During an election year, a look into the past can explain the need for certain types of legislation that require a vote. When it comes to human rights issues, oftentimes people need a history lesson to understand the here and now. Recently, the Idaho Human Rights Education Center has been granted to do just this for the Wood River Valley.
Through a generous grant from the Sara Maas Fund at the Idaho Community Foundation, the center will bring its extensive history project, called "Our Complex Past: A History of Human Rights in Idaho," to Ketchum, Twin Falls, Nampa, Caldwell, Cascade and Weiser throughout the fall. The multi-media education project chronicles the history of human rights in Idaho.
"The presentation has two goals. The most evident is for it to be a really unique and comprehensive presentation to share with communities who would not otherwise have access to it. And, to act with communities across the state identifying leaders and establish relationships," said Amy Herzfeld, executive director of the Idaho Human Rights Education Center in Boise.
Herzfeld wants the history and education of human rights to be statewide, which is often difficult to do in Idaho.
"Idaho has some significant barriers to organizing. It requires time as well as resources to do community organizing with organizations that work on social justice but don't have the staff to promote it," she said. "To get work done, we have to collaborate, and more often than not that ends up being stronger advocacy."
Most of the outreach is usually focused on a kindergarten through 12th-grade audience in schools. The center generally receives support for teachers but not usually for adult activists, which makes this education project so important.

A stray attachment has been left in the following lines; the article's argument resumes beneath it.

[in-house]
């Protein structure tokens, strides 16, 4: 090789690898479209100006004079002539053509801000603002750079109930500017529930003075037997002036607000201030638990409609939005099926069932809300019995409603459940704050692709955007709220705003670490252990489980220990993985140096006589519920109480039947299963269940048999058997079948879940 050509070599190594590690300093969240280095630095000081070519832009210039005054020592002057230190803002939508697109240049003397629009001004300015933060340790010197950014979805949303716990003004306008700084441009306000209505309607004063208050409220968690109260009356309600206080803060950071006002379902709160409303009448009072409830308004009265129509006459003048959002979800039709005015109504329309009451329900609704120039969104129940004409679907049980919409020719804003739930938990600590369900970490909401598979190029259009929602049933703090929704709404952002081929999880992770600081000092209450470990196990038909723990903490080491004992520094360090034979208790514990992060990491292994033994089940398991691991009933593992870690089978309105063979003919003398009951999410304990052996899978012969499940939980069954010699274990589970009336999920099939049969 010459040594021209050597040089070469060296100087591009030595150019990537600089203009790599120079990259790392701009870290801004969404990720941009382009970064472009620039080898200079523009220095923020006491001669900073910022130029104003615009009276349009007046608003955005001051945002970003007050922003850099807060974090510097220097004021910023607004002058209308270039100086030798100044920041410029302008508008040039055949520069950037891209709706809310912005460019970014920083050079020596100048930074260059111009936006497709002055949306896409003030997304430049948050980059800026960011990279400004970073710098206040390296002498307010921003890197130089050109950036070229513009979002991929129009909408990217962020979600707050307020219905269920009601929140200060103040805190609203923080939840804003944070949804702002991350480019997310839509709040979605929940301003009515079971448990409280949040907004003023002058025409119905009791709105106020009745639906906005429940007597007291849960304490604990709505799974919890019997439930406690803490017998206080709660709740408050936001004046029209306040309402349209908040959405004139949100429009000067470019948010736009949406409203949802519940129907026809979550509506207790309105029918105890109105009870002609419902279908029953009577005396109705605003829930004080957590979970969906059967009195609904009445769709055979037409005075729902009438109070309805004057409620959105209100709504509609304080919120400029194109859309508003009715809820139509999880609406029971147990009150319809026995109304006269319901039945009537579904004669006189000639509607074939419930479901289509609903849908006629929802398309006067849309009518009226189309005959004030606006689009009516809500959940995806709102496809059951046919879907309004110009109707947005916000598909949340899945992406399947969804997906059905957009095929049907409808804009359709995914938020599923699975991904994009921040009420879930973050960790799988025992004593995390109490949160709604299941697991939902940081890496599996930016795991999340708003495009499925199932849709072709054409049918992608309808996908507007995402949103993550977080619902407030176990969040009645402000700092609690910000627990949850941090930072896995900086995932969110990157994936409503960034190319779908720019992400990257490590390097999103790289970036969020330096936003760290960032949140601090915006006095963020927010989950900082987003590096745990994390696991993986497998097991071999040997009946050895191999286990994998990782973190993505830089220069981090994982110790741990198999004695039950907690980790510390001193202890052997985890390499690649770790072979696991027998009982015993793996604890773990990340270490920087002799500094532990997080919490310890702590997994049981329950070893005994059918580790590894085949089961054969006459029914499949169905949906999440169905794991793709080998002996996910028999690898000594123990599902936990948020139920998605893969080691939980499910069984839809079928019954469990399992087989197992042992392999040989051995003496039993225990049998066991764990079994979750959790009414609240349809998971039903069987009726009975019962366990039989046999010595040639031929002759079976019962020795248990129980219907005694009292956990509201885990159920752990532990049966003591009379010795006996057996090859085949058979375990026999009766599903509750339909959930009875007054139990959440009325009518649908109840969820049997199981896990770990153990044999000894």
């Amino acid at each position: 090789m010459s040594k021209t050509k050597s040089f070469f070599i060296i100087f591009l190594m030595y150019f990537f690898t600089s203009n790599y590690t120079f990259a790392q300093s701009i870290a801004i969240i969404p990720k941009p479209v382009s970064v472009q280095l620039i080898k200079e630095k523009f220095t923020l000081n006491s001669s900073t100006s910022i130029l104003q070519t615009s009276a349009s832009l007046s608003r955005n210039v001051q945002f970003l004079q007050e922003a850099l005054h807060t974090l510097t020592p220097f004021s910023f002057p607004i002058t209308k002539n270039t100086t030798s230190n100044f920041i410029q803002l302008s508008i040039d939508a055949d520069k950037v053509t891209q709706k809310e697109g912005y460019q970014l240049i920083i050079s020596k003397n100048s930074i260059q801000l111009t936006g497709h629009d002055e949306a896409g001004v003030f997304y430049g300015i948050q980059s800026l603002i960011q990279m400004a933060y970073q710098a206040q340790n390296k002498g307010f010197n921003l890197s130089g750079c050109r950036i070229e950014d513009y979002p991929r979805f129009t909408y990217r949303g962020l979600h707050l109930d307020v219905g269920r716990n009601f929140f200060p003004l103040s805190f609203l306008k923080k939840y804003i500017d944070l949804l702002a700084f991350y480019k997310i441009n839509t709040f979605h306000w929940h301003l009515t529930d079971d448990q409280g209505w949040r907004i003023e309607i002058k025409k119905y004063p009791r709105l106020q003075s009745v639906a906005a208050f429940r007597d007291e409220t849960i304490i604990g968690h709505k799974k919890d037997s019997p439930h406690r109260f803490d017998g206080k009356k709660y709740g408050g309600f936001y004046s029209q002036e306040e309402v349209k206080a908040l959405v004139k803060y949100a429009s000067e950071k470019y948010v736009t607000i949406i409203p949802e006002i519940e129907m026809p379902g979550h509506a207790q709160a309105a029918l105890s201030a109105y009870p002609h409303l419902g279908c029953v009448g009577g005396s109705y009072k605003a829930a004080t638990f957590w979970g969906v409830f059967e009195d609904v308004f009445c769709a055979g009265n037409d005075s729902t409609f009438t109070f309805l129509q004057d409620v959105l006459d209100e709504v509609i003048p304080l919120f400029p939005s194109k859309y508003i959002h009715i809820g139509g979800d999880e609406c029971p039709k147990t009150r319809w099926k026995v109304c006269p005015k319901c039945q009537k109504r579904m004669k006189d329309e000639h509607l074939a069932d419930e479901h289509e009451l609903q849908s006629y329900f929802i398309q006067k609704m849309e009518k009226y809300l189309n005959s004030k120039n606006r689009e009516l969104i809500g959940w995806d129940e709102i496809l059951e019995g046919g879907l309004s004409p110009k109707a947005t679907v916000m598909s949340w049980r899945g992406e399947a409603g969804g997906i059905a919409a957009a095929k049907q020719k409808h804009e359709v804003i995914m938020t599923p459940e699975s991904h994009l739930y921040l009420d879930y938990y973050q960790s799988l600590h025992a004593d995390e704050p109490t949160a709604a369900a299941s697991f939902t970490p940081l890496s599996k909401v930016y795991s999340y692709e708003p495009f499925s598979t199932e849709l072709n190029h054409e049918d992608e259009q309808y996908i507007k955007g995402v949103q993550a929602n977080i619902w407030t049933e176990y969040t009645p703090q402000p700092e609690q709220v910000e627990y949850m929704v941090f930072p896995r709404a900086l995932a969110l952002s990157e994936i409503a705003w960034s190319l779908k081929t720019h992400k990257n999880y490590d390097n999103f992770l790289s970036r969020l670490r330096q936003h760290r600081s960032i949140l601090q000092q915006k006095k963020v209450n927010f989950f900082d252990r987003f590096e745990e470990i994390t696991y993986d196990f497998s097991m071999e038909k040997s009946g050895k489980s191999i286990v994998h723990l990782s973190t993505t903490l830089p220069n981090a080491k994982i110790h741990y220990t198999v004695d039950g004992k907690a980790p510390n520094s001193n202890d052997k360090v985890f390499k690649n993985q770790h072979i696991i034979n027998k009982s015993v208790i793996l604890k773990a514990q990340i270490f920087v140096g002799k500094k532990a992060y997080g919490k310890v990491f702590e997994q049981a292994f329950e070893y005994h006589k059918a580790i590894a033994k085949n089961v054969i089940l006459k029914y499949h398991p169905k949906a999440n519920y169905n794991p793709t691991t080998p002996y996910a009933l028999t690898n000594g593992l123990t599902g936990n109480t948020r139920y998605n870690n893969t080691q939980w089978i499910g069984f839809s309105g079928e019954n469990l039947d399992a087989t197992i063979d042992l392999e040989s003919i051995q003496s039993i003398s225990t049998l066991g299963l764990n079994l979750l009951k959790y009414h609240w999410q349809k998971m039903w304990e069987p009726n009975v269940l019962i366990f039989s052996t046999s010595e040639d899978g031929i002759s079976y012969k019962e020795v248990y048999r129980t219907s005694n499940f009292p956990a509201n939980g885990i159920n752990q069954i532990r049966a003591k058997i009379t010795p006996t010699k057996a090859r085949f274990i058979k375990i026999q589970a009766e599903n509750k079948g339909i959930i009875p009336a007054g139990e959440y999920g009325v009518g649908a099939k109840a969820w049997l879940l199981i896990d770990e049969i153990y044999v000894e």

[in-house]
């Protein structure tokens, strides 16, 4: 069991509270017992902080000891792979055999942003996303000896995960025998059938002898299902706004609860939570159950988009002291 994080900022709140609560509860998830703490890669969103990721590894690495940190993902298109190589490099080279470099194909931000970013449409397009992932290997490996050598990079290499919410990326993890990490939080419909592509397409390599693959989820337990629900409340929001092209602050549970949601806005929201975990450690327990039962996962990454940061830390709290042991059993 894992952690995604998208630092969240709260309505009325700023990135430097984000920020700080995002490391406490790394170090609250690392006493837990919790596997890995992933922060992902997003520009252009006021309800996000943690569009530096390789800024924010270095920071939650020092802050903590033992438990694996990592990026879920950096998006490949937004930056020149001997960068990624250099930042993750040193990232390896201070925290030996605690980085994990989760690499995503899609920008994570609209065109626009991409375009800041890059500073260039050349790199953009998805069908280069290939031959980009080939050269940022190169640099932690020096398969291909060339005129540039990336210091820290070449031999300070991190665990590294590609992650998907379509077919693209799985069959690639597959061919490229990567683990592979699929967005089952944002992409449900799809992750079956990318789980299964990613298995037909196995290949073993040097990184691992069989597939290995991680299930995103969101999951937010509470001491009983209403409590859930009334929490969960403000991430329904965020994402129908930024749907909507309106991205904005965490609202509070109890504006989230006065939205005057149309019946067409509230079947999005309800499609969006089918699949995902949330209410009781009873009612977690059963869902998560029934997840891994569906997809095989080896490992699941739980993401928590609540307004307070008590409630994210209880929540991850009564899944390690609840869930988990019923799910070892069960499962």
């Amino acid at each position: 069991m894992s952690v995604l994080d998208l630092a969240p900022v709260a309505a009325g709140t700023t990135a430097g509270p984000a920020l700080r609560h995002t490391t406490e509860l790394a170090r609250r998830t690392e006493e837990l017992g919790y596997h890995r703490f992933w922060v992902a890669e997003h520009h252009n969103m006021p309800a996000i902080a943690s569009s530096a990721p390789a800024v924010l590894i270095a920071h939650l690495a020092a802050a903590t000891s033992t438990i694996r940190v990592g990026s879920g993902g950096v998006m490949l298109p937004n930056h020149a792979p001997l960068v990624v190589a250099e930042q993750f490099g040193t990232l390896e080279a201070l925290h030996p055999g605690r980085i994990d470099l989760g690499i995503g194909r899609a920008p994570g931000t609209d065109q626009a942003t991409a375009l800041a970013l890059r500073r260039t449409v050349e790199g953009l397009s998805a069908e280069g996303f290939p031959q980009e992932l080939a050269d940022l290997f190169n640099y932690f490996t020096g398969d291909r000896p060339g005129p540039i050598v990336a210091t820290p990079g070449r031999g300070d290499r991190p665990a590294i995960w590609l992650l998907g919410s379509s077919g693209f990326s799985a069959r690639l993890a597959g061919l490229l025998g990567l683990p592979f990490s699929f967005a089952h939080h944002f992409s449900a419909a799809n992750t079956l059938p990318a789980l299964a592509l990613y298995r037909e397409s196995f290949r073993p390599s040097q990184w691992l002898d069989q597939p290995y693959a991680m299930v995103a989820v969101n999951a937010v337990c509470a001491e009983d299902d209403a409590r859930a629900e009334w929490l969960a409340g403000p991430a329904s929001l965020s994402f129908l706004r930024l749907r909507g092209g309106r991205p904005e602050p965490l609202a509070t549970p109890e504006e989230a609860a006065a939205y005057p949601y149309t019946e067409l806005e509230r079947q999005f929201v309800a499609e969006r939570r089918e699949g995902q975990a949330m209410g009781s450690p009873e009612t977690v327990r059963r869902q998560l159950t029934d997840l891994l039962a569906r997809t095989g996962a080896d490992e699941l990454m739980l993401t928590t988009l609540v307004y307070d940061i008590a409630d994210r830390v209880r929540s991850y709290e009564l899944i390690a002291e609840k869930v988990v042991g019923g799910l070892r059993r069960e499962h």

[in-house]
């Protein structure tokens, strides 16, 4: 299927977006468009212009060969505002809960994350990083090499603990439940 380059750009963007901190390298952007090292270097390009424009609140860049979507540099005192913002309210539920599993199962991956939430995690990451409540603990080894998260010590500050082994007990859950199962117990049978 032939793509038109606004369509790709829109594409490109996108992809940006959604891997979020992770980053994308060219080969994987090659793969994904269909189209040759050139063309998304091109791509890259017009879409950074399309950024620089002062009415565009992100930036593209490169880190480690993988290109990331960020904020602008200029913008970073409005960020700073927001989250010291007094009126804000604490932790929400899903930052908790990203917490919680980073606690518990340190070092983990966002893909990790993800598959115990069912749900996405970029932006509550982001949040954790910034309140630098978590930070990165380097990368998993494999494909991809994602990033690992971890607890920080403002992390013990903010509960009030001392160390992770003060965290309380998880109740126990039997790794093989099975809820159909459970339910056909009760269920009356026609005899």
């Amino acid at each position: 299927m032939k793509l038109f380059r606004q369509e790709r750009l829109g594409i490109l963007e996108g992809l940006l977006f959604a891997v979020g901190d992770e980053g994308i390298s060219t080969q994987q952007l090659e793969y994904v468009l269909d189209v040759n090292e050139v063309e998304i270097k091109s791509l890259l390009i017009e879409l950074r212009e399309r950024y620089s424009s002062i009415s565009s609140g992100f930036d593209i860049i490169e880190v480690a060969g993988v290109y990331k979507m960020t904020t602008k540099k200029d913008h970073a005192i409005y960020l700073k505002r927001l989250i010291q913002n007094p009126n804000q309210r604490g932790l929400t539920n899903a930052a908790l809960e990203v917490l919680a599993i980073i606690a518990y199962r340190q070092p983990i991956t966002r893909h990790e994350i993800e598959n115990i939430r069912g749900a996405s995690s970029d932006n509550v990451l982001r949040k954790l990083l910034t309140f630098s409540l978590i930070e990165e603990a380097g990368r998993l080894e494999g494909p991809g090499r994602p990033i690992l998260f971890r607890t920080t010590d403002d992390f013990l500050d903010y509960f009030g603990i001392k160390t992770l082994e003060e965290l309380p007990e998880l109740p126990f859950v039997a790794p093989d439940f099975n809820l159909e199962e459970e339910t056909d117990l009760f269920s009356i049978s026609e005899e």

"The project is a few years old and has always been successful but limited to Boise. Now, it is experiencing a renaissance," Herzfeld said.
From Herzfeld's experience she finds that communities have had a profound response to the project and often provide their own personal stories about events, people and situations.
"People don't realize how long they have been deeply involved and will begin to recognize the issues as memories."
In addition to an hour-long slideshow and presentation, audience members can expect an interactive dialogue on current human rights organizing efforts in Idaho.
"A communication network is very critical," said Herzfeld. "We selected these communities because they have established networks, volunteer groups and in most cases have staff that can respond to things like hate crimes."
She added, "This powerful look at the history and legislation of human rights is a great place to bring up current human rights that are still lacking."
"Our Complex Past: A History of Human Rights in Idaho" will be presented Thursday, Oct. 17, at 6 p.m. at The Community Library in Ketchum. For more information about the center, call (208) 345-0304 or visit idaho-humanrights.org.